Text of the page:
(how far the digital environment is transforming social science
1. Digital Research as a Phenomenon and a Method
2. The Changing Research Landscape
Part 2 Assessing Digital Data (an outline of the characteristics of digital
data, temporality issues in digital research and different data sources)
3. Characteristics of Digital Data
4. Temporality in Digital Research
5. Data Sources for Digital Research
6. Research Processes and the Human/Technology Interface
Part 3 Moving Forward with Digital Research (examining the
practicalities of how to conduct digital research, with examples and
suggestions to strengthen the implementation of digital research)
7. The Practicalities of Doing Digital Research
8. Conclusion: The Bigger Picture
21. Established norms of qualitative and
Research type Exploratory Descriptive or causal
Dominant paradigm Interpretivist Positivist
Research questions Fluid: modification can occur throughout
the research process
Static: fixed prior to data collection
Data format Unstructured words/text Structured numeric representations
Methods Interviews, focus groups Surveys, experiments
through immersion in the data
Meaning extracted through interpreting
Data characteristics Rich, in-depth, contextualised Aggregated, decontextualised, generalisable
Data quality expectations Consistency, authenticity,
credibility and reflexivity
Reliability and validity
Strengths Ecological validity
Generalisability across groups
Weaknesses Lacks breadth
22. Digital Era
released: e.g., virtual
New data are produced
so quickly: e.g., several
quintillions of data
produced every day
New practices continue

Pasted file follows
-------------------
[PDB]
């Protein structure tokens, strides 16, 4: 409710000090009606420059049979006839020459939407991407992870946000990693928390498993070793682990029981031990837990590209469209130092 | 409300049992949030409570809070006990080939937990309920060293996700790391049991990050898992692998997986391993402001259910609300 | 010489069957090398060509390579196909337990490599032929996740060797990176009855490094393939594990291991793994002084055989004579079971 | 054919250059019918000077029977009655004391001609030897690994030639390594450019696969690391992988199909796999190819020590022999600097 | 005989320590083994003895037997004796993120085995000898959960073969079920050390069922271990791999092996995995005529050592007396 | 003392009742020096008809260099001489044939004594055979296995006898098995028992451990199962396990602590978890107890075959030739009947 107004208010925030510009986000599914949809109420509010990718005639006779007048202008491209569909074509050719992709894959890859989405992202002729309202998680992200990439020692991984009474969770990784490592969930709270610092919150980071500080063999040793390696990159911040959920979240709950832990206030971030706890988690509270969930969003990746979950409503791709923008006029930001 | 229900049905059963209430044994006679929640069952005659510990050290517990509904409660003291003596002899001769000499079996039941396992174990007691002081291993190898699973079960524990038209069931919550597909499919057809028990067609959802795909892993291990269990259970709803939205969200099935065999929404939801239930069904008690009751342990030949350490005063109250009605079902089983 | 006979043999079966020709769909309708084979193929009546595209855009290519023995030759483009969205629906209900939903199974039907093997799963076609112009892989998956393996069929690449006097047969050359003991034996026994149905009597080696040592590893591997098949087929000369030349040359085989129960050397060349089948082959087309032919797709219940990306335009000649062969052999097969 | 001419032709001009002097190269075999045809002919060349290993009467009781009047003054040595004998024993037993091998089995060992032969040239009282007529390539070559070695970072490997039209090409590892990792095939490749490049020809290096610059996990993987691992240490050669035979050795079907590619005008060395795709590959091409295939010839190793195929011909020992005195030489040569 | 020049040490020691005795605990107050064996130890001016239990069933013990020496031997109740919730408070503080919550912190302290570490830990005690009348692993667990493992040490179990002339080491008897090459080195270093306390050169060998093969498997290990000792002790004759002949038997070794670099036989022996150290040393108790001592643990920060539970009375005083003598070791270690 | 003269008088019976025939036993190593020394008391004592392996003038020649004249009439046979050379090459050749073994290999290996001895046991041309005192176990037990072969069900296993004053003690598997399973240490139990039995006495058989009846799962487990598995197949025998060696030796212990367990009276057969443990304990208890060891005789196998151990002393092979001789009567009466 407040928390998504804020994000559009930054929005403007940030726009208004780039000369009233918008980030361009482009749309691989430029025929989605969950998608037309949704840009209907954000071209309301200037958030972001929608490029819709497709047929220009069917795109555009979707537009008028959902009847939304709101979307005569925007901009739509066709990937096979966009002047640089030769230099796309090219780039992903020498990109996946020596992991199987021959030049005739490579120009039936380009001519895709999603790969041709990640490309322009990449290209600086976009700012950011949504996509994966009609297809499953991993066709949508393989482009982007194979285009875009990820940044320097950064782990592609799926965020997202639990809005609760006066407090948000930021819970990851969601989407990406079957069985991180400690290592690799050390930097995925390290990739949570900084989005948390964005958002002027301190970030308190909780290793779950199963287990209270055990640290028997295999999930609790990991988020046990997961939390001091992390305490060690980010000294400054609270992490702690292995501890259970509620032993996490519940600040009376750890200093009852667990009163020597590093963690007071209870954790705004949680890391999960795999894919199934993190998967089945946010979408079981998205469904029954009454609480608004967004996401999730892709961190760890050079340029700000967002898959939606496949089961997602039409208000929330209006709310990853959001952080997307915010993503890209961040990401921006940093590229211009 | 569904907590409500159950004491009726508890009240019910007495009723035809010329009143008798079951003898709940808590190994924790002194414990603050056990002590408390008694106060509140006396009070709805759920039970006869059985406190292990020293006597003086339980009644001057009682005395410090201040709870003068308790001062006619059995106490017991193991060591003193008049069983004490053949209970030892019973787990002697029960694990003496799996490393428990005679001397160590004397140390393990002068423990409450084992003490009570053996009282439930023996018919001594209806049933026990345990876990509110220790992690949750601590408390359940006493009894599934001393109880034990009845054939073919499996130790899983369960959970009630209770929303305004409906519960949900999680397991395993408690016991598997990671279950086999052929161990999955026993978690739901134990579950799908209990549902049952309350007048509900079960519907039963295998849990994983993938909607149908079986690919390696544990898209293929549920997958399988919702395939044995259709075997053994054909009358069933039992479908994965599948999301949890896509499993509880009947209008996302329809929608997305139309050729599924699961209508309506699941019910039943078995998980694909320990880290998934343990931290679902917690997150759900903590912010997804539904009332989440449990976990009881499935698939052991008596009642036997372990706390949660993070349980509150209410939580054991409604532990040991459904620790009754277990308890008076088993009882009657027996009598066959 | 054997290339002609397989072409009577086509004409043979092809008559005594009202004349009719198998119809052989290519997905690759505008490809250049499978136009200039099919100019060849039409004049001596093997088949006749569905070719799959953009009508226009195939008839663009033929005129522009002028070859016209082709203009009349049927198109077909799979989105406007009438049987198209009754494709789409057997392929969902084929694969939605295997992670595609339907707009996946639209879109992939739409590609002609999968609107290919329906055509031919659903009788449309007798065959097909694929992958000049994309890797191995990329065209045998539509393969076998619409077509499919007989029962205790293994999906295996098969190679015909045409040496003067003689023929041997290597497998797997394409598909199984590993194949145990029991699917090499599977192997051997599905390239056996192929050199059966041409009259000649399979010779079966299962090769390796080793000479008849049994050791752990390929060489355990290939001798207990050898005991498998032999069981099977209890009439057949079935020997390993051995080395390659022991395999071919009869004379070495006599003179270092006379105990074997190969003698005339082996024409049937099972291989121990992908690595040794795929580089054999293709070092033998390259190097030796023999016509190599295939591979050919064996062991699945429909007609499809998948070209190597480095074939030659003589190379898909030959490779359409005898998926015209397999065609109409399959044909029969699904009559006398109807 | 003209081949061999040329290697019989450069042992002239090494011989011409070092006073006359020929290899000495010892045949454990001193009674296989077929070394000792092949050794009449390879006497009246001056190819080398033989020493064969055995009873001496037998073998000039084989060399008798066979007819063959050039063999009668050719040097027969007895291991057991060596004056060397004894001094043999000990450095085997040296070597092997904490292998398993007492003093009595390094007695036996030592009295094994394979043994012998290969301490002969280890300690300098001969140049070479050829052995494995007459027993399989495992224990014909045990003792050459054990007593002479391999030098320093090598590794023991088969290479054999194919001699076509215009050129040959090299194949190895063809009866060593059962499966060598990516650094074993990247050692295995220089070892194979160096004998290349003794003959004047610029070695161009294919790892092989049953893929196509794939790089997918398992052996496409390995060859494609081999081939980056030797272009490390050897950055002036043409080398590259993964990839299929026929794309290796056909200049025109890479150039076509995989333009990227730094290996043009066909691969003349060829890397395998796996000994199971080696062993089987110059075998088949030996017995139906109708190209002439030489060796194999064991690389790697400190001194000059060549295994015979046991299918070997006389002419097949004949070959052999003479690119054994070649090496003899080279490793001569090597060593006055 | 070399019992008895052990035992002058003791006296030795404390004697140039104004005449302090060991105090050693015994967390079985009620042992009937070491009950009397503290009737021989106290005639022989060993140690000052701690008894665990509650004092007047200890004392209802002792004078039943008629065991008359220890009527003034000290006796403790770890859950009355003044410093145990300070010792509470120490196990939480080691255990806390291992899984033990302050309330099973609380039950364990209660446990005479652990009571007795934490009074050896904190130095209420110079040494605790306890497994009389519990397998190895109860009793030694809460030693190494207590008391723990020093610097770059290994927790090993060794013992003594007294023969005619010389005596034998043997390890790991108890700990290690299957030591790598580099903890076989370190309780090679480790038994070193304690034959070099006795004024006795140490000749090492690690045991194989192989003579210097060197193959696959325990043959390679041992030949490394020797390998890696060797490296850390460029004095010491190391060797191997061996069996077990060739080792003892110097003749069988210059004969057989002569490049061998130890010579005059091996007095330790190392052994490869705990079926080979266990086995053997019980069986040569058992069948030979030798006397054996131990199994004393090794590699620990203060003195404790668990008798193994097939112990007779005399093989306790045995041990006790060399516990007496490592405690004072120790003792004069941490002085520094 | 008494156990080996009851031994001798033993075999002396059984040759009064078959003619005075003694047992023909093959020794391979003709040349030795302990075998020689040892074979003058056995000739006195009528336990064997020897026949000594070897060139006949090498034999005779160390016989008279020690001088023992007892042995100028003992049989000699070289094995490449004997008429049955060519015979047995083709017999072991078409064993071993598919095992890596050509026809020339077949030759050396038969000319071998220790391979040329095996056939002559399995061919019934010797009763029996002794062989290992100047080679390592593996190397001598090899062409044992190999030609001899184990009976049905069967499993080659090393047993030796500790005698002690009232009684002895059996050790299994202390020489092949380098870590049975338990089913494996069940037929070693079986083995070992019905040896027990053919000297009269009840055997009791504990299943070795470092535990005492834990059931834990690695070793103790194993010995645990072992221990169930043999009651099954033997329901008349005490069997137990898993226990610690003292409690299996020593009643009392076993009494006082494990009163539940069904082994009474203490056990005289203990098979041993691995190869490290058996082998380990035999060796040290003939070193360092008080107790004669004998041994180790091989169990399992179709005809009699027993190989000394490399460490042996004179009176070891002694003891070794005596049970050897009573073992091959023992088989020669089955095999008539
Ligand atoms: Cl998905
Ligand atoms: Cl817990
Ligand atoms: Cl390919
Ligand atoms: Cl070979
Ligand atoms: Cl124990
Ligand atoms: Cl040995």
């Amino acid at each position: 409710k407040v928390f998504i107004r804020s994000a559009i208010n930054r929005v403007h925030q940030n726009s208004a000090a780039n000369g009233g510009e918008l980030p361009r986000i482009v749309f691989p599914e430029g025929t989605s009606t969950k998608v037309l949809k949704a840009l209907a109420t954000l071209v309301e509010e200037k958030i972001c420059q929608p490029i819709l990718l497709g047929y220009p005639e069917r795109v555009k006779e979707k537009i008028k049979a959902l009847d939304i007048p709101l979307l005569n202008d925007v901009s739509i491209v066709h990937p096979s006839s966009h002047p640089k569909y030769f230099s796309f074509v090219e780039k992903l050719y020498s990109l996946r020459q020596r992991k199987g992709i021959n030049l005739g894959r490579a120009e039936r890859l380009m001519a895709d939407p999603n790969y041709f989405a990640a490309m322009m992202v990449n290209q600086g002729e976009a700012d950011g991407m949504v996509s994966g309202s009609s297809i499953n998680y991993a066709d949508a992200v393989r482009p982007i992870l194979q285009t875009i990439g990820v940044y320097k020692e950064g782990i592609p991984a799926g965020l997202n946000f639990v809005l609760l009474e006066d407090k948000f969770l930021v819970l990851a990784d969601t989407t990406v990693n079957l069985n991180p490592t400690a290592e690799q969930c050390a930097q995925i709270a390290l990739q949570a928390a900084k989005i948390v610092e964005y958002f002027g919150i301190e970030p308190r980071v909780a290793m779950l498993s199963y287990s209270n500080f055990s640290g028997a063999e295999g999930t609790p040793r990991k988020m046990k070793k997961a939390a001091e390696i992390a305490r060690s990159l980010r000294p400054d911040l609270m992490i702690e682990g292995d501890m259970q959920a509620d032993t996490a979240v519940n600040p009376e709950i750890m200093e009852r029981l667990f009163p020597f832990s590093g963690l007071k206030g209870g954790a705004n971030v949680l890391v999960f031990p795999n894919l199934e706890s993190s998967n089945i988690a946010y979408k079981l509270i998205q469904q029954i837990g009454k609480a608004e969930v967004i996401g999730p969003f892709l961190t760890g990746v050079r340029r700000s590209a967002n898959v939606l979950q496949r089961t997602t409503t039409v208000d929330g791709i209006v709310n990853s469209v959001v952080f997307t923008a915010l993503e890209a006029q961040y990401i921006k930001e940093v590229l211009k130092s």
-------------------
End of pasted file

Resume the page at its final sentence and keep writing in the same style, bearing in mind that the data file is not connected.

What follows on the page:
to be adopted by
digital users: e.g., the
applications (‘apps’) to
• a fad or meme (e.g., cat
• a fashion (e.g., particular
• a trend (e.g., uptake of
How the digital era is now influencing our understanding of broad
classes of research techniques and raises questions concerning the
boundaries of traditional ‘classifications’ of research methods.
• Digital research design choices
• The relevance of contextuality to digital research
How the digital context
impacts on social
23. What is the purpose of digital research?
1. Develop understanding of a digital, or non-digital, phenomenon
• generally attempting to build on what already exists to look at how that work
can be extended through, or developed in, the digital context.
• involve transferring concepts or methods from the non-digital to the digital
2. Challenge understanding of a digital, or non-digital, phenomenon
• how context impacts on knowledge
3. Aim to promote change in some practice (e.g., organisational
practice, government policy), or some person (e.g., an individual’s
or group’s behaviours or attitudes).
• making some change in the world, not just at understanding it
Source: Wallace, M. and Wray, A. (2016). Critical Reading and Writing for Postgraduates (3rd edn). London: Sage.
24. Macro-level areas for consideration
• Are more likely to produce value within our particular socio-cultural
• Identify potential pitfalls in the type of research we want to undertake and
take those pitfalls into account.
• Explicitly consider and incorporate our research aims, and, as such, help us
to achieve them.
• Four macro-level questions:
1. Where will the research have an impact?
2. Who might the research have an impact on?
3. What is the purpose of our research? What do we hope to achieve?